A massive croc was spotted in McCreadys Creek on November 18, 2019.
A massive croc was spotted in McCreadys Creek on November 18, 2019.

’Shoot the bastards and turn them into handbags’

CRIKEY … a four metre croc has been spotted in Mackay and it looks well fed.

Recreational fisher Kyle Willetts posted a photo to Facebook on Monday of a monster crocodile.

Mr Willett spotted the reptile while fishing at McCreadys Creek, a popular spot for boaties.

He said the croc was lying in the mud towards the mouth of the creek, which neighbours Blacks Beach.

A massive croc was spotted in McCreadys Creek on November 18, 2019.
A massive croc was spotted in McCreadys Creek on November 18, 2019.

Whitsunday MP Jason Costigan said the sighting was reason enough for a croc cull.

"This is a matter of public safety, you can't have monsters like that coming out of McCreadys Creek, menacing my constituents and threatening visitors on our beaches," he said.

"I continue to cop criticism for my views, but my opinion is we need to shoot the bastards and turn them into handbags."

SPOTTED CROCS:

Mr Costigan said it was time to confront the problem.

"We have an increasing number of crocs in the area and yes, education and being croc wise is important, but we need to take a hard line with this and introduce a policy to drop the numbers," he said.

"A cull of some description needs to happen."

 

Multiple crocs have been spotted in the Mackay Harbour in recent years.
Multiple crocs have been spotted in the Mackay Harbour in recent years.

 

Mackay Recreational Fishers Alliance president John Bennett was concerned about Monday's croc sighting, but said he wasn't surprised.

The experienced fisherman said he had seen croc numbers increase significantly since protection laws were introduced in the 1970s.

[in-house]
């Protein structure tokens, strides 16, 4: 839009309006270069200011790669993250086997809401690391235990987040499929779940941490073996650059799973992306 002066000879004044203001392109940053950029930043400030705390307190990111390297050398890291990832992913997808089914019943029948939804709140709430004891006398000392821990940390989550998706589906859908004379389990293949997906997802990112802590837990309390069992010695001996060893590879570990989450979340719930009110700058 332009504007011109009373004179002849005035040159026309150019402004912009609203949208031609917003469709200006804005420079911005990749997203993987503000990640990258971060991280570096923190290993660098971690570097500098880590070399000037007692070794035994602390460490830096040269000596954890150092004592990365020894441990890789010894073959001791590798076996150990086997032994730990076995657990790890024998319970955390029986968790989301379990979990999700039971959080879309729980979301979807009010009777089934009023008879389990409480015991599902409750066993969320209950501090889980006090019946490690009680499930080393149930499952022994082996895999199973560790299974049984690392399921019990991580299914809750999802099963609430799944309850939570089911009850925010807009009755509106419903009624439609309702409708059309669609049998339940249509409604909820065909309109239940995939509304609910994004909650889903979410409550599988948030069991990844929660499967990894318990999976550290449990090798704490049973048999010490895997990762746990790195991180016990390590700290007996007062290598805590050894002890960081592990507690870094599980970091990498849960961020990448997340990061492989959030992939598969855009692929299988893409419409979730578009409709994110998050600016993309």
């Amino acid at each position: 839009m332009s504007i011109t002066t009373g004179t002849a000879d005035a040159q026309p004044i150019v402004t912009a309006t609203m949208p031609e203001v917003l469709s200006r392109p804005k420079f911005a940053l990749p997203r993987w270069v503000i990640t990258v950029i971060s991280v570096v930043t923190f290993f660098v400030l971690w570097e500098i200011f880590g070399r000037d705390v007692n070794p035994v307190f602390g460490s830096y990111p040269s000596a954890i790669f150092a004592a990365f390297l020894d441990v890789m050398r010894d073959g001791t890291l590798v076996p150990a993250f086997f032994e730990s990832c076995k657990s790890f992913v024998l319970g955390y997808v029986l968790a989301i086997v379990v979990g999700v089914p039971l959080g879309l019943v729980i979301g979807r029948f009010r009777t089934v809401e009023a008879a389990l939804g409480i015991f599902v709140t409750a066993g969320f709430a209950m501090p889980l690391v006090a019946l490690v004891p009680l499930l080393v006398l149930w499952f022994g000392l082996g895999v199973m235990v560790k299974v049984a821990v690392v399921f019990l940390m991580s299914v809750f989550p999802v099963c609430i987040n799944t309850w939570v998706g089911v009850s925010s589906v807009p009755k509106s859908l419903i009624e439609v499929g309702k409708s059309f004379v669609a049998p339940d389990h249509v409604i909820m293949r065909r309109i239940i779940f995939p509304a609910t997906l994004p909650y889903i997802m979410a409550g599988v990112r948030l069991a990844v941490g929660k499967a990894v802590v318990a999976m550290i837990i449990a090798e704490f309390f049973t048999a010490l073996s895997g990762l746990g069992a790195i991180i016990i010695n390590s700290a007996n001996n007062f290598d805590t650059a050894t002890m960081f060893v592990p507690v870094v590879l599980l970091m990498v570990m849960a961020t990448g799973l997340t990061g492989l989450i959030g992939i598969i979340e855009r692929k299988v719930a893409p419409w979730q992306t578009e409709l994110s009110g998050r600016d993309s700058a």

"It has been nearly 50 years since the laws were brought in, so you've got to expect to see a lot more crocs now," he said.

"They are prehistoric animals so they are going to survive, adapt and increase."

Mr Bennett said it was "never a good thing" to have crocs so close to populated areas, but trapping and relocation programs were the best solution.

He warned residents to be vigilant when fishing in creeks and on the beach.

"Don't stand knee-deep or waist-deep in water while you are fishing," he said.

"Don't hang your hands or feet over the sides of a boat and if you are kayaking or paddle-boarding, avoid areas where there are known croc sightings."

In the past six months, the Department of Environment and Science has had 14 reported croc sightings in the Mackay region.

These include sightings at Carmila Creek, Shoal Point, Murray Creek, Alligator Creek, Seaforth Creek, Bloomsbury, Vines Creek, Tedlands Road, Bucasia, Mackay Harbour and Constant Creek.

A Department of Environment and Science spokesperson said McCreadys Creek was in Zone E, meaning any crocodiles displaying dangerous behaviour would be targeted for removal.

"McCreadys Creek is known croc country and people in the area are reminded to always be crocwise," the spokesperson said.

"We have not yet received any reports of a crocodile seen recently in the creek, but we urge people to call 1300 130 372 to report any sightings."

DES safety tips include:

•Expect crocodiles in ALL northern Queensland waterways even if there is no warning sign

•Obey all warning signs - they are there to keep you safe

•Be aware crocs also swim in the ocean and be extra cautious around water at night

•Stay well away from croc traps - that includes fishing and boating

•The smaller the vessel the greater the risk, so avoid using canoes and kayaks

•Stand back from the water's edge when fishing and don't wade in to retrieve a lure

•Camp at least 50 metres from the edge of the water

•Never leave food, fish scraps or bait near water, camp site or boat ramp

•Never provoke, harass or feed crocs

•Always supervise children near the water and keep pets on a lead

•Remember, you are responsible for your own safety in croc country